Kopychyntsi New Jewish Cemetery

Cemetery Information

Country
Ukraine
Region
Ternopyl
District
Husyatyn
Settlement
Kopychyntsi
Site address
The cemetery is located adjacent to the crossroads of Ivana Mazepy and Korotka Streets.
GPS coordinates
49.09827, 25.90279
Perimeter length
382 metres
Is the cemetery demolished
yes
Type and height of existing fence
No fence
Preservation condition
Demolished and overbuilt Jewish cemetery
General site condition
Demolished and overbuilt Jewish cemetery. The cemetery site is overbuilt. There are houses on its south-western part and private gardens on its north-eastern and eastern parts.
Number of existing gravestones
No tombstones preserved
Date of oldest tombstone
Date of newest tombstone
Urgency of erecting a fence
Fence is not needed
Land ownership
Private
Preserved construction on site
Drone surveys
No

Historical overview

The New cemetery of Kopychyntsi is not shown on a cadastral map of the town of 1829, but appears on a cadastral map of 1859. Presumably, it arrived between these dates. As the Austro-Hungarian map of 1880s shows, till late 19th century its territory was enlarged to the north. According to local people, the cemetery was demolished and overbuilt in 1950-1960s.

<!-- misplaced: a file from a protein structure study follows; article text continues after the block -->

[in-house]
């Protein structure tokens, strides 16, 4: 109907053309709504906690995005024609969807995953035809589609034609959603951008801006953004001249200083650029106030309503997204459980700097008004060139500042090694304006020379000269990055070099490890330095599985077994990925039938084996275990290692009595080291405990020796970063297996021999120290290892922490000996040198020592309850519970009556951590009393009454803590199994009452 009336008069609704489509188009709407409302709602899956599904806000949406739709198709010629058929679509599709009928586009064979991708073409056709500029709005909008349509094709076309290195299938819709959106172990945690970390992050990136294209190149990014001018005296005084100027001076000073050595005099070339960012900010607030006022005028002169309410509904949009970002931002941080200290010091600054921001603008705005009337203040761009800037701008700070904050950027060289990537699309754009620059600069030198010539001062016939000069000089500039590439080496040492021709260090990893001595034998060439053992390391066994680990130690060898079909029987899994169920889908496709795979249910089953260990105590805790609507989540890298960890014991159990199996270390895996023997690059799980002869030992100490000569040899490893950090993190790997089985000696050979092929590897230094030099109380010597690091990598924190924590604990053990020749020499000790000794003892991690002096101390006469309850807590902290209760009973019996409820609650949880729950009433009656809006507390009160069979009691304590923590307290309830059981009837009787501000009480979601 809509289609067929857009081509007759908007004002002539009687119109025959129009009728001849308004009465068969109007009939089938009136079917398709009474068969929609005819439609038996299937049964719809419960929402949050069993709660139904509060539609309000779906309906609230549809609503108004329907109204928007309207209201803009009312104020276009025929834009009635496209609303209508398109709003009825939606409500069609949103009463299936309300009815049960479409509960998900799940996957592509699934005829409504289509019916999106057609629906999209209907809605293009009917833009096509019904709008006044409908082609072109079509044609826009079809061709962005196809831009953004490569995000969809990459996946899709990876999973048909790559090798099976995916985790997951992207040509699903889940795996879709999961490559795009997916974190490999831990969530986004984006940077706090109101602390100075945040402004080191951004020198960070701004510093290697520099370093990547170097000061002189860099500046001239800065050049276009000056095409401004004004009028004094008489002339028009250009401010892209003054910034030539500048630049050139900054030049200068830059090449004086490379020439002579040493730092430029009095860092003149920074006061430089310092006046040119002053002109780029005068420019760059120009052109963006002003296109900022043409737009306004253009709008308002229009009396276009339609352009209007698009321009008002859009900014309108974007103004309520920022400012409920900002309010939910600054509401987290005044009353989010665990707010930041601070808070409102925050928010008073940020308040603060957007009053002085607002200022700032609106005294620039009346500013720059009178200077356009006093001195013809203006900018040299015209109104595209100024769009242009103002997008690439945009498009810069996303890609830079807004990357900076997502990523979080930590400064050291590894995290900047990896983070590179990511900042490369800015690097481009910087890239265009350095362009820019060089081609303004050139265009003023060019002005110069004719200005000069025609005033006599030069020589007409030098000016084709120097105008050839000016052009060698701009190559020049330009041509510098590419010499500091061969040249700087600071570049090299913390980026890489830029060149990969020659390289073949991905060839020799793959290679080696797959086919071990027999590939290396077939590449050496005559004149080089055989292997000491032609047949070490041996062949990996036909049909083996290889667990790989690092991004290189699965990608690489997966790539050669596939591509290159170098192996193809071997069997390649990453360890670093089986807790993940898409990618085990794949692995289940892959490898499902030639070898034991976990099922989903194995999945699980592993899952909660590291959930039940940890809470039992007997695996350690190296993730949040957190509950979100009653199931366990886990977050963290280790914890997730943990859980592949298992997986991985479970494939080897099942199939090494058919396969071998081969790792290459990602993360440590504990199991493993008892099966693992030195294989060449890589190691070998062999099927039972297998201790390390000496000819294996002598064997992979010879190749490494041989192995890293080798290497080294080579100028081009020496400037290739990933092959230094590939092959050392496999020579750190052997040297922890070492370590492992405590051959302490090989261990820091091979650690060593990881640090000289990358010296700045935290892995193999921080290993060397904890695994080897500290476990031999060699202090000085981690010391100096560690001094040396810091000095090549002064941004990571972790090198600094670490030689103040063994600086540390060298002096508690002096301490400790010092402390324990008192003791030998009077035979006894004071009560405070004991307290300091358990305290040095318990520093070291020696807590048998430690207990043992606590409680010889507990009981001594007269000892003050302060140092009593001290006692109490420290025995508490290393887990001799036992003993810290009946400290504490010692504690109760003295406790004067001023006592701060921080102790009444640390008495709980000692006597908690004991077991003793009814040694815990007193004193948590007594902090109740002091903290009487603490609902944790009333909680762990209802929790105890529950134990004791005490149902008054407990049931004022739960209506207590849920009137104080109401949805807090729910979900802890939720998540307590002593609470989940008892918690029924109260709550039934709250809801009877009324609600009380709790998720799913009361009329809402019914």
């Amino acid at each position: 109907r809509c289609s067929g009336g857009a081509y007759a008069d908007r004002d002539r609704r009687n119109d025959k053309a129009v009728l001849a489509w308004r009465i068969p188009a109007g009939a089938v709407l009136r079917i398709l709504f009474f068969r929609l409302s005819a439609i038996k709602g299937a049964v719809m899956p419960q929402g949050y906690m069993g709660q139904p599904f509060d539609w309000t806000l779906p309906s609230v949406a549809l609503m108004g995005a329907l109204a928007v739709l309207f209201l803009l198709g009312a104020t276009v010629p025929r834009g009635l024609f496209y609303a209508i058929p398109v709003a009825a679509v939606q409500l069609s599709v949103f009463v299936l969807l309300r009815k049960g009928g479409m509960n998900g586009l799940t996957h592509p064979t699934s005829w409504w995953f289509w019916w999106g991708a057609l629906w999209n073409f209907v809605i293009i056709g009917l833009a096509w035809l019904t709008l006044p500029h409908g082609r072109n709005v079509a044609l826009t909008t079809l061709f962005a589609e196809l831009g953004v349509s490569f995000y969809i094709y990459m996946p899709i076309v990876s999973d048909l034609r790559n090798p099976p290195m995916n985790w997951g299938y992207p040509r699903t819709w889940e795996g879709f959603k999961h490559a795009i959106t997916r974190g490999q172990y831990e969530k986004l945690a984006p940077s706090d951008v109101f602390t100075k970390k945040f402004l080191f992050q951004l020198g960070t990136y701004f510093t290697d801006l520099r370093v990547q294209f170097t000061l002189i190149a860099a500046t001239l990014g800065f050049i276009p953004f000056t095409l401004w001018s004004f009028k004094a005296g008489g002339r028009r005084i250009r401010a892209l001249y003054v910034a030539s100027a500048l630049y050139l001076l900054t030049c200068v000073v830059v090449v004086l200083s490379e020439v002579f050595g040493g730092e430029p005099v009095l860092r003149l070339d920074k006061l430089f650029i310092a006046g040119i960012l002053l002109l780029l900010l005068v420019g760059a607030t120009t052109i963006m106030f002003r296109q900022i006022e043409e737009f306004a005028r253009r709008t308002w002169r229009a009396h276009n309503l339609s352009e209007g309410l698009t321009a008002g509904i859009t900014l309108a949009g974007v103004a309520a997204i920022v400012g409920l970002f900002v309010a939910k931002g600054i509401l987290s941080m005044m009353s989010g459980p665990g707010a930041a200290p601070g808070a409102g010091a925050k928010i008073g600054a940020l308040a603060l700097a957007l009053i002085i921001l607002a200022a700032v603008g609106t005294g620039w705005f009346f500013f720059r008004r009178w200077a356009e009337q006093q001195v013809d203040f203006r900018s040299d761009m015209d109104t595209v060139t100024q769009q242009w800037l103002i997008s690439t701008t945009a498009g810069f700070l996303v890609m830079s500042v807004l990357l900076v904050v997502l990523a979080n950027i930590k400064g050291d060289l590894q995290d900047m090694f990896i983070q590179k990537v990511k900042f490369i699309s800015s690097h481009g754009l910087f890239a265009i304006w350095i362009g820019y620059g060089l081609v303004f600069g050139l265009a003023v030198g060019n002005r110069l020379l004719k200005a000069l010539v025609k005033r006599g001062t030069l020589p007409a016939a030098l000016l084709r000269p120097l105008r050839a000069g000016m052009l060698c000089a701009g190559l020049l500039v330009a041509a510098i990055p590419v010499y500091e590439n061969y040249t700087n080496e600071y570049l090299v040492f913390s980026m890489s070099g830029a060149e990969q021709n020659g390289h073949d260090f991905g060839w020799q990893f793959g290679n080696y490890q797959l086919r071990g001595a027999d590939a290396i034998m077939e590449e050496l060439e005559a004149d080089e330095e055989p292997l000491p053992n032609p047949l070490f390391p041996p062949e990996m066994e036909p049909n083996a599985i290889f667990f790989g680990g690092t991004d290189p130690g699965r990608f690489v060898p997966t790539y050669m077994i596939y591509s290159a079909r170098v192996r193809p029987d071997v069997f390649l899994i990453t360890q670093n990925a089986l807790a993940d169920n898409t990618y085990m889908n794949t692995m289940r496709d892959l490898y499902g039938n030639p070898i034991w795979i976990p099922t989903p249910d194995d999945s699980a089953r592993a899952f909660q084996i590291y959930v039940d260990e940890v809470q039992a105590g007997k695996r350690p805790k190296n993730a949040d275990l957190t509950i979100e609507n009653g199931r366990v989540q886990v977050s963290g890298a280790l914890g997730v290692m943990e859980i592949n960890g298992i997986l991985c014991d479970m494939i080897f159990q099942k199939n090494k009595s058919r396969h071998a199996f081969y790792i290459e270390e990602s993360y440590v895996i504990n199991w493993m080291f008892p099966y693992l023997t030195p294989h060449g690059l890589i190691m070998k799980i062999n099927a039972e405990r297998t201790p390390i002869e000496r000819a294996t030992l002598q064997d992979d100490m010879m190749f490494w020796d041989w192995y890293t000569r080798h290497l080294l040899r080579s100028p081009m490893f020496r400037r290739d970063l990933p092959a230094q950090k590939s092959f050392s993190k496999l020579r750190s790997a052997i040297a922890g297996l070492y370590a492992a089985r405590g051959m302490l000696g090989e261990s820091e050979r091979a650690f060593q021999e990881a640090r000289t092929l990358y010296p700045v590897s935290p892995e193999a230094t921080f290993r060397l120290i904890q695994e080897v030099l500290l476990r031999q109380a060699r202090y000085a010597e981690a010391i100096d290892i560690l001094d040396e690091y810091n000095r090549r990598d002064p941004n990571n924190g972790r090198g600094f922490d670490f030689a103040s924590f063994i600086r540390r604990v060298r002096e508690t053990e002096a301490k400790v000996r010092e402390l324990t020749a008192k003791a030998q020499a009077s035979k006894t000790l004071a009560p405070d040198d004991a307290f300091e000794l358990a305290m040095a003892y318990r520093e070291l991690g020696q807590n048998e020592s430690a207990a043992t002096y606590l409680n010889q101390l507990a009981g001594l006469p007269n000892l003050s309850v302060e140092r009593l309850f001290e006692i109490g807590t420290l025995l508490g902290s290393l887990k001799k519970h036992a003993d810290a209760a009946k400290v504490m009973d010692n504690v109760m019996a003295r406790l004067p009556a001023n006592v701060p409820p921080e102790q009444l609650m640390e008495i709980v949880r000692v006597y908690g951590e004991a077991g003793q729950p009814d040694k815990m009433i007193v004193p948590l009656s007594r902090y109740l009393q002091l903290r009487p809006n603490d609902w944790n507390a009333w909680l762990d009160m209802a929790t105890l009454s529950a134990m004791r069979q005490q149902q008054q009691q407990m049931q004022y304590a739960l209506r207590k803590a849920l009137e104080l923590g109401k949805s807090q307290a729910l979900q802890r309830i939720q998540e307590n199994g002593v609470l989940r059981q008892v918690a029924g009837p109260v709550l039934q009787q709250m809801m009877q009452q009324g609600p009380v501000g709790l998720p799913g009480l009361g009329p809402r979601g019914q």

The Jews were known in Kopychyntsi since the late 17th century. Local Jews engaged in crafts in the 17th century and trade in the 18th-19th. The Jewish community emerged in the mid-18th century. 346 Jews resided in Kopychyntsi in 1765. In 1894, a Hasidic court was established by Yitzhak-Meir Geshel (1862 – 1935). The Jewish population reached a peak of 2,467 (35,4% of the total population) in 1890. It declined to 2,109 (29,4% of the total) in 1910. In the early 20th century, five Hasidic synagogues functioned. In 1920, a pogrom staged in the town claimed the lives of local Jews. In July. 1941, the Wehrmacht troops occupied the town, and, in August, they burned a synagogue. On September 30, 1942, around 1,000 Jews were deported to Belzec extermination camp, and more than 50 sick Jews were executed on the spot. In October 1942, the Jewish refugees from the surrounding villages arrived. In December 1942, these refugees were put into a ghetto. The ghetto was liquidated in July 1943. Around 20 Jews, who survived the war, soon left for Poland.

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